Oct 13th, 2023
New report on HIV Tests in Ontario 2021
A robust HIV testing program ensures individuals at risk can be tested regularly, linking people who test positive to care and people who test negative to prevention services. Understanding trends in HIV testing can help Ontario measure the success of its HIV testing initiatives.
The Ontario HIV Epidemiology and Surveillance Initiative (OHESI) is pleased to announce a new report: HIV tests in Ontario, 2021. It describes trends in HIV testing in Ontario over the past decade (2012-2021), with a focus on 2021.
Key findings from the 2021 HIV Tests in Ontario Report
In 2021, access to many health services, including HIV testing, continued to be disrupted by the COVID-19 pandemic. OHESI previously discussed the impacts of the pandemic in our blog post and 2020 HIV Testing Report. This blog post and report provides information on HIV tests in Ontario in 2021 as the province began the recovery process while still continuing to be impacted by disrupted access to health services, and changes in migration and sexual behaviour patterns, which in turn, continued to have an impact on HIV testing and diagnoses.
Number of HIV tests began recovering in 2021 but still below pre-pandemic levels
After a sharp 26.1% decrease in the number of HIV  tests in 2020 (500,517) compared to 2019 (677,243), the number of HIV tests increased by 22.0% in 2021 (610,493). However, the number of HIV tests in 2021 did not reach its previous pre-pandemic peak, which occurred in 2019. The HIV test positivity (proportion of tests that were first-time HIV diagnoses) reached a new low in 2021 at 0.08% – i.e. for every 10,000 tests, approximately 8 were positive for HIV (a first-time HIV diagnosis). Males made up a slight majority (50.6%, 301,914 tests) of HIV tests in 2021 (prenatal HIV tests excluded) while HIV test postiivty was 0.126% for males and 0.033% for females.
Testing increased in all health regions
Although the number of HIV tests and the HIV test rate per 1,000 people increased in all seven health regions for both males and females between 2020 and 2021, the increase in testing was not distributed evenly across all regions. Compared to 2019, the number of HIV tests in 2021 remained 14% to 19% lower in Eastern, Toronto and Ottawa regions, was less than 5% lower in Central West and Central East and Central East surpassed its 2019 peak of number of tests in 2021 in males. As in prior years, the HIV test rate per 1,000 people was highest in Toronto followed by Ottawa – even though the number of tests has not yet completely recovered – and the Eastern Region continued to have the lowest testing rates.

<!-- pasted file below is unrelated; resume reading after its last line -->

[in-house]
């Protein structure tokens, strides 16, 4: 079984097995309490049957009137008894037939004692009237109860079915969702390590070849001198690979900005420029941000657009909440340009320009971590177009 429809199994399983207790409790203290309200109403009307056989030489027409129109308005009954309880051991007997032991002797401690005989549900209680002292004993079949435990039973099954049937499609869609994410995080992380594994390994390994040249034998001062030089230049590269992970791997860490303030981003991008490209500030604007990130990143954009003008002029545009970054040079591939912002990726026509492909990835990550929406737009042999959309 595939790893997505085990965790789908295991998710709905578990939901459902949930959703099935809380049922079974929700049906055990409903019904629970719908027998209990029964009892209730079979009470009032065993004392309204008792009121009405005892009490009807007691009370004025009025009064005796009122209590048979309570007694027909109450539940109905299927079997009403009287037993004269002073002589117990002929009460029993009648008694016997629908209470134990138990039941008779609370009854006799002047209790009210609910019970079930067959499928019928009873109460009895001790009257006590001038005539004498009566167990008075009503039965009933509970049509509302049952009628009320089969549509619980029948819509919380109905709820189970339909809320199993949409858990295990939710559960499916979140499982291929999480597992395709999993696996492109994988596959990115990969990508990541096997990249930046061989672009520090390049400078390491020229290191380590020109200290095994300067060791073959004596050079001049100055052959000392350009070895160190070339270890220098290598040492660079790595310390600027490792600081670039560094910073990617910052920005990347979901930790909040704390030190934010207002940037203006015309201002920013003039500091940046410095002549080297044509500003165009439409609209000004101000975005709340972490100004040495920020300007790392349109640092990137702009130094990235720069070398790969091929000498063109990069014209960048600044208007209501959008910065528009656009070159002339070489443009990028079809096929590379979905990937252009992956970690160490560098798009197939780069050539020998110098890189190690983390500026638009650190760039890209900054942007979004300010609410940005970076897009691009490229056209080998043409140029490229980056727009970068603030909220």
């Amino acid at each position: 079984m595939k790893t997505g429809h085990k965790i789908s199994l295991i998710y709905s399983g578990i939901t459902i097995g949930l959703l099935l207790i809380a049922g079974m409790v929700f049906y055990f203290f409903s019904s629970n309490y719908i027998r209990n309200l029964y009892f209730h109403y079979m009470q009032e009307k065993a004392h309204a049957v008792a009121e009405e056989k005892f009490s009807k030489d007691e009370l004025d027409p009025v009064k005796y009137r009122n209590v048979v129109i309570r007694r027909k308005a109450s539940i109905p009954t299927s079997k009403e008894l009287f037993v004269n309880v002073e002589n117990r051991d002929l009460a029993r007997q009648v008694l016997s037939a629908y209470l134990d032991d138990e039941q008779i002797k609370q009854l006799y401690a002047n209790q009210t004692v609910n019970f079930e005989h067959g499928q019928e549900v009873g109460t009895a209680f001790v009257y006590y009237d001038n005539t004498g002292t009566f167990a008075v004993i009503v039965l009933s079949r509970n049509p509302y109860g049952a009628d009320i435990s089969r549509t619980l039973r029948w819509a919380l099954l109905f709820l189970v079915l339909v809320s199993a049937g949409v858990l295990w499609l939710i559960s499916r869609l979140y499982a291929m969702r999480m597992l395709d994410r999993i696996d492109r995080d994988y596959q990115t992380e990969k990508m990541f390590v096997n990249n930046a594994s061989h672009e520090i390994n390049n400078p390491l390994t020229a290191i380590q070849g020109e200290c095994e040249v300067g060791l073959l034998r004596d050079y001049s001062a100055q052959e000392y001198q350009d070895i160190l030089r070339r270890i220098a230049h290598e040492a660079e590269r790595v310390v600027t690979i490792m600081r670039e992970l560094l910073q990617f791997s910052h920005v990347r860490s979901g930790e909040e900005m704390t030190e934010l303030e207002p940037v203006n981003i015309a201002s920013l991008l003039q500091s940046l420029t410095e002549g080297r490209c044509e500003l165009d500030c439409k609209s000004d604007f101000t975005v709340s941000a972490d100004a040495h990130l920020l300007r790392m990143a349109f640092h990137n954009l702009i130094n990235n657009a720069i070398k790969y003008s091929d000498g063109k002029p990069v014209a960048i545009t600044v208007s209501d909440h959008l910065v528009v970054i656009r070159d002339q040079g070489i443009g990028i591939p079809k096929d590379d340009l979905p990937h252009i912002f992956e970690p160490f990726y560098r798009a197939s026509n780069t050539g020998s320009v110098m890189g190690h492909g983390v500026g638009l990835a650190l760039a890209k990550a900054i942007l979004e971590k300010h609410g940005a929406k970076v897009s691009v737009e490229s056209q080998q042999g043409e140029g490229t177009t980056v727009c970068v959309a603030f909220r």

Figure 1: Rate of HIV tests per 1,000 people, by region, Ontario, 2017 to 2021
Largest increases in testing were among people in their 20s
The HIV test rate per 1,000 people increased for both males and females across all age groups in 2021 compared to 2020 with one exception: females aged 15 to 19 years. The largest increases in the number of HIV test occurred among people in their 20s. The number of tests in males aged 20 to 24 and 25 to 29 surpassed the 2019 pre-pandemic levels while the number in females aged 25 to 29 almost reached their 2019 pre-pandemic levels indicating that this age group had the greatest recovery in HIV testing.
Figure 2: Rate of HIV tests per 1,000 people, by age, Ontario, 2017 to 2021
Drop in anonymous testing continued
Over the last decade, the vast majority (more than 90%) of HIV tests have been conducted through standard testing programs using patient name (nominal testing) and this has been increasing over time. Between 2012 and 2019, the number of tests conducted anonymously was fairly stable; however, in 2020 (the first year of the COVID-19 pandemic), the number of anonymous tests dropped by 68% and, in 2021, it fell another 6.6%. As a result, anonymous testing accounted for only 0.8% of HIV testing in 2021. The decrease was mainly due to the fact that most anonymous testing sites are operated by public health sexual health clinics – many of which were closed during the COVID-19 pandemic.